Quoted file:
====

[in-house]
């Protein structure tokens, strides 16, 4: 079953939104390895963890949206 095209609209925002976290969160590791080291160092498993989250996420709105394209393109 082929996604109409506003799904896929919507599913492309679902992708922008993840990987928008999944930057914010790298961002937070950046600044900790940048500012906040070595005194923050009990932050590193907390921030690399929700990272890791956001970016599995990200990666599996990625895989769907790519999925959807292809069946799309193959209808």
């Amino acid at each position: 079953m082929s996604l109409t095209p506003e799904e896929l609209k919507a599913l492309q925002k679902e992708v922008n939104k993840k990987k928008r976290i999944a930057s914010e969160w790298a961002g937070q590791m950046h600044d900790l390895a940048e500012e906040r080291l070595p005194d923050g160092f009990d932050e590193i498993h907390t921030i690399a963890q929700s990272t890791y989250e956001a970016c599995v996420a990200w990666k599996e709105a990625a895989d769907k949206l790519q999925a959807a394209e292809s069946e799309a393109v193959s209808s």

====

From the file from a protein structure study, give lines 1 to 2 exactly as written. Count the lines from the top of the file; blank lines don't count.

[in-house]
């Protein structure tokens, strides 16, 4: 079953939104390895963890949206 095209609209925002976290969160590791080291160092498993989250996420709105394209393109 082929996604109409506003799904896929919507599913492309679902992708922008993840990987928008999944930057914010790298961002937070950046600044900790940048500012906040070595005194923050009990932050590193907390921030690399929700990272890791956001970016599995990200990666599996990625895989769907790519999925959807292809069946799309193959209808």